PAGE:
• Robert J. Sawyer: Rollback

    Robert J. Sawyer: Rollback
    Life extension and first contact are the twin themes of Sawyer's latest novel. Intermixed is a good deal of thoughtful, though elementary, philosophical pondering. "Rollback" is a hugely expensive procedure for restoring youth. A benefactor offers it to the world's foremost SETI researcher after an alien culture replies to a message she sent 37 years ago. She will accept the gift only if her husband gets the treatment, too. Then things go wrong. High quality work by a first rate, if slightly didactic, writer. 2008 Hugo Award nominee. (****)

  • Michael Flynn: Eifelheim

    Michael Flynn: Eifelheim
    A double narrative: the appearance of shipwrecked aliens in a 14th Century German village and the 21st Century discovery of the event. The interaction between a brilliant human theologian and rather ordinary denizens of an advanced civilization challenges chronologically based prejudices. 2007 Hugo Award nominee (*****)

  • Vernor Vinge: Rainbows End: A Novel With One Foot In The Future

    Vernor Vinge: Rainbows End: A Novel With One Foot In The Future
    In a near future in which every crank can deploy WMD's that make contemporary Islamofascists look like schoolboys, a poet who has lost his talent and his spunky granddaughter find themselves up against a conspiracy to solve the world's problems by eliminating free will. The careful extrapolation is mixed with some silly ideas and burdened with a sentimental Alzheimer's recovery story. 2007 Hugo Award nominee (****)

  • Charles Stross: Glasshouse

    Charles Stross: Glasshouse
    Set after the post-Singularity future of the author's other writings, this novel follows a hero who must lose his memory and change his sex to infiltrate a recreated 1950's world that may be central to a plot to set up a dictatorship based on computer viruses. 2007 Hugo Award nominee (*****)

  • Peter Watts: Blindsight

    Peter Watts: Blindsight
    The exploration of a giant alien artifact twists that familiar subgenre with a plausible, though ultimately unconvincing, argument that human self-awareness is a deleterious evolutionary accident. Characters include a vampire, a linguist with multiple personalities, a couple of cyborgs and a narrator whose special skill is absence of empathy. 2007 Hugo Award nominee (****)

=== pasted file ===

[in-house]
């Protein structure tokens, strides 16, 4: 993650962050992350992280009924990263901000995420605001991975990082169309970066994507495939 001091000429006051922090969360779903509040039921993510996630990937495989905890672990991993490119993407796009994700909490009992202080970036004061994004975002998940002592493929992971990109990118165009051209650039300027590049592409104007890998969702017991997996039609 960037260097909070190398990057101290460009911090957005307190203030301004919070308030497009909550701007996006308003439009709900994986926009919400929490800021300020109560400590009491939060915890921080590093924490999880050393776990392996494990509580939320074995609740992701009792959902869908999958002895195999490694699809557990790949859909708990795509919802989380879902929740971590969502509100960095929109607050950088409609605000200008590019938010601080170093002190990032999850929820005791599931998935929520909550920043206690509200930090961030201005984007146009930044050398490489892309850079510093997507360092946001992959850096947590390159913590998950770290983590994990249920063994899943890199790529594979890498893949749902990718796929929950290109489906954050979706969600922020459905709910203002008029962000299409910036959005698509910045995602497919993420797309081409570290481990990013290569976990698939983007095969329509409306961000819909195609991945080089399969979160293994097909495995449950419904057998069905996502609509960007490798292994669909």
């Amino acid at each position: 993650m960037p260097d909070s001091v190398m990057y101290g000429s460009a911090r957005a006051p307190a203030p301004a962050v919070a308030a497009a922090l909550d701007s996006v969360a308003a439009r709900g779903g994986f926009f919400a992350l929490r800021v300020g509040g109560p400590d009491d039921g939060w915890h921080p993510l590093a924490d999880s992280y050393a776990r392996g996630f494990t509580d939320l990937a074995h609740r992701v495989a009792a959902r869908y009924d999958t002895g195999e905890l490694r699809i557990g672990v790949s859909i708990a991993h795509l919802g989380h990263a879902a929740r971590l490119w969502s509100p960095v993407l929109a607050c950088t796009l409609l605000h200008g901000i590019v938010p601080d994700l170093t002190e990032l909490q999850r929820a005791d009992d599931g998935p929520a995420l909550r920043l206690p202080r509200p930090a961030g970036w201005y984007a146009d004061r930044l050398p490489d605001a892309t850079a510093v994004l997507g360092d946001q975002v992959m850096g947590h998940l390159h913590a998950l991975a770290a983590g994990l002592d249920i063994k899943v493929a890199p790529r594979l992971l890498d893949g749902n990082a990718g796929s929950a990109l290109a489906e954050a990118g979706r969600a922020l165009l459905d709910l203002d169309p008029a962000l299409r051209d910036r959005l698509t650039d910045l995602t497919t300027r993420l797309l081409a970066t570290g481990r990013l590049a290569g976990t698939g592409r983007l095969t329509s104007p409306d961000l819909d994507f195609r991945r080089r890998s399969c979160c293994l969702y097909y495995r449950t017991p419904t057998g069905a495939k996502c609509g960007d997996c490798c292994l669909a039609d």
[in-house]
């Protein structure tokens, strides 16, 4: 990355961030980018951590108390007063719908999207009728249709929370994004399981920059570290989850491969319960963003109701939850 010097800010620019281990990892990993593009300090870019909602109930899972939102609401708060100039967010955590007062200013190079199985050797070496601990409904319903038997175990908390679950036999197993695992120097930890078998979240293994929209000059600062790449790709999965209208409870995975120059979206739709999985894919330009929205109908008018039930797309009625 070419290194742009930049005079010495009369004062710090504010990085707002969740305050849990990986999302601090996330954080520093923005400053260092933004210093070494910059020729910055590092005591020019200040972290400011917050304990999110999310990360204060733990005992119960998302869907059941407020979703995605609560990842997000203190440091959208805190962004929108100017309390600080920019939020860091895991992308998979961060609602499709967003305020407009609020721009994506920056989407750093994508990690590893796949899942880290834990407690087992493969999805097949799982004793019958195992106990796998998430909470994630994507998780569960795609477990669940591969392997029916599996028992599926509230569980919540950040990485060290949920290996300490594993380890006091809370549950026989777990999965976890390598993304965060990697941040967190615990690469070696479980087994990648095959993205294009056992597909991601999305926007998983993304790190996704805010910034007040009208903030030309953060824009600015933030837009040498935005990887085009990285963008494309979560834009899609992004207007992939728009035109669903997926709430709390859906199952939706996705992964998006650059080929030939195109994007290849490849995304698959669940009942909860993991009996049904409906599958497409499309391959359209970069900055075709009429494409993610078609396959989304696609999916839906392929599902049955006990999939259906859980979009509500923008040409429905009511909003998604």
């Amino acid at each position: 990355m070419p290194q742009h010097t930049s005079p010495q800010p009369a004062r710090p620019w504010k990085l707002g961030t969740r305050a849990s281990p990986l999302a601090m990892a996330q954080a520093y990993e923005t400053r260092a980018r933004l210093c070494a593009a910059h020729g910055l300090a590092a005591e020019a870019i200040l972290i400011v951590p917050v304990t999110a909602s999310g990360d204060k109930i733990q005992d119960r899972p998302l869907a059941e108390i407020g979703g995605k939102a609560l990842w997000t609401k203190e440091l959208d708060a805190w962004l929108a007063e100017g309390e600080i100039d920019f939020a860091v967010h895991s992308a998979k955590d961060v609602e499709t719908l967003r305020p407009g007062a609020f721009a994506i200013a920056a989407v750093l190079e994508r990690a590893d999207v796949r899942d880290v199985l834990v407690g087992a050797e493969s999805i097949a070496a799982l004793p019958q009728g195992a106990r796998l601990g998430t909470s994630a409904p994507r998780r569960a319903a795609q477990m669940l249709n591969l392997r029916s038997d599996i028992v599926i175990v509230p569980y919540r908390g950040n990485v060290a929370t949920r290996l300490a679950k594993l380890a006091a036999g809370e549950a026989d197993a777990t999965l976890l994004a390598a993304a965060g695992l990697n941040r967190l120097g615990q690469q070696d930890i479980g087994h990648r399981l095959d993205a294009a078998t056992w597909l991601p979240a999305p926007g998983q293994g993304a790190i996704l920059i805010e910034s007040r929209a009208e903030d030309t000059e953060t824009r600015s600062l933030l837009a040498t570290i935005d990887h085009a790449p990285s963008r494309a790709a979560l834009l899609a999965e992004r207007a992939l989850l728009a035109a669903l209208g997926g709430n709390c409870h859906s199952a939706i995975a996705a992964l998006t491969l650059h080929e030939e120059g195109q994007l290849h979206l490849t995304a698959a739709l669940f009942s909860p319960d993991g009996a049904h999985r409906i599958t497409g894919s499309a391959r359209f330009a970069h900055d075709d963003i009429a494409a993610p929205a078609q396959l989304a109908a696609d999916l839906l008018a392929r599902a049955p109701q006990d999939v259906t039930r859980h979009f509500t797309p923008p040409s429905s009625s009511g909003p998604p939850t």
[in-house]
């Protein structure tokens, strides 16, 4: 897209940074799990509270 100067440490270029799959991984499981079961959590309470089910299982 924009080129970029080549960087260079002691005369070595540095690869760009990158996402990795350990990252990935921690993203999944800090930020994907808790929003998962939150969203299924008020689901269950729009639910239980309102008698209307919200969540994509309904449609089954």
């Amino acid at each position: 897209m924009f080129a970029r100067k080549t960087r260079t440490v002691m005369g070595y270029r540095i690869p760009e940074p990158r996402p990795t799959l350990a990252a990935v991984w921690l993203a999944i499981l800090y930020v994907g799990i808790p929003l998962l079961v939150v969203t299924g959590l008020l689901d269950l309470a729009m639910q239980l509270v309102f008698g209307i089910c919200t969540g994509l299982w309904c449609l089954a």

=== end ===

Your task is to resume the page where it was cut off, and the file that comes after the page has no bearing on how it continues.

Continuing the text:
• Naomi Novik: His Majesty's Dragon (Temeraire, Book 1)

    Naomi Novik: His Majesty's Dragon (Temeraire, Book 1)
    Horatio Hornblower in the skies. In a fantasy parallel world exactly like the Europe of the Napoleonic Wars except for the addition of giant dragons, stalwart Englishmen and their draconian companions thwart Bonaparte's foul designs. Fun but lighter than air. 2007 Hugo Award nominee (***)

  • Tim Powers: Three Days to Never: A Novel

    Tim Powers: Three Days to Never: A Novel
    Time travel, ghosts, Albert Einstein's daughter, ancient conspiracies, a blind assassin, a Mossad agent who will die if he hears the telephone ring: With his customary bravura and skill, Tim Powers fashions a coherent and exciting story out of a strange assortment of materials. (*****)

  • Tobias S. Buckell: Crystal Rain

    Tobias S. Buckell: Crystal Rain
    An inventive tale of a human colony isolated from galactic civilization, split between warring cultures and caught up in a vast conflict between alien races. Characters include an amnesiac ex-hero who wants to spend a peaceful retirement with his family, a quasi-human killing machine, a spy desperate to betray his masters, and a harried female dictator. Deserving of Hugo consideration. (****)

  • James Patrick Kelly: Burn

    James Patrick Kelly: Burn
    In a galaxy-spanning future, the planet Walden is a self-proclaimed "paradise" founded on simplicity and rejection of high technology. It also faces the problems of terrorism and disillusion, recounted through the story of a firefighter with a soul-corroding secret. A well-wrought picture of a distinctly odd society, with a plot whose moral dilemmas evade pat answers. Nominated for the Best Novella Hugo Award for 2006. (*****)

  • Rodney Bolt: History Play : The Lives and Afterlife of Christopher Marlowe

    Rodney Bolt: History Play : The Lives and Afterlife of Christopher Marlowe
    A pseudo-history springing from the premise that Shakespeare's flashy predecessor survived the famous Deptford brawl and fled to the continent, where he secretly wrote almost all of the Bard's works. A clever, tongue-in-cheek reworking of literary history, with the bonus of vividly recreating the milieu shared by many real Elizabethan exiles. (****)

  • Robert Ferrigno: Prayers for the Assassin

    Robert Ferrigno: Prayers for the Assassin
    A combination of suspense novel and a plausible vision of America after a Moslem takeover. It loses a star only because defeating the super-villain is just a trifle too easy. Review. (****)

  • Terry Pratchett: Thud!

    Terry Pratchett: Thud!
    After 30 books, one might fear that Discworld is in danger of fatigue. Au contraire, this witty, vigorous tale of the culmination of an ages-old conflict between dwarfs and trolls, with Sam Vimes and Ankh-Morpork in the middle, is one of the strongest volumes yet. (*****)

  • Neil Gaiman: Anansi Boys

    Neil Gaiman: Anansi Boys
    Calling this comic novel a "sequel" to American Gods conveys the wrong impression. Anansi Boys is smaller in scope, funnier and more humane, though it likewise tells a story of dwindling gods adrift in the contemporary world. Anti-hero "Spider" steals the show and begs to be played by Will Smith in the movie version. (*****)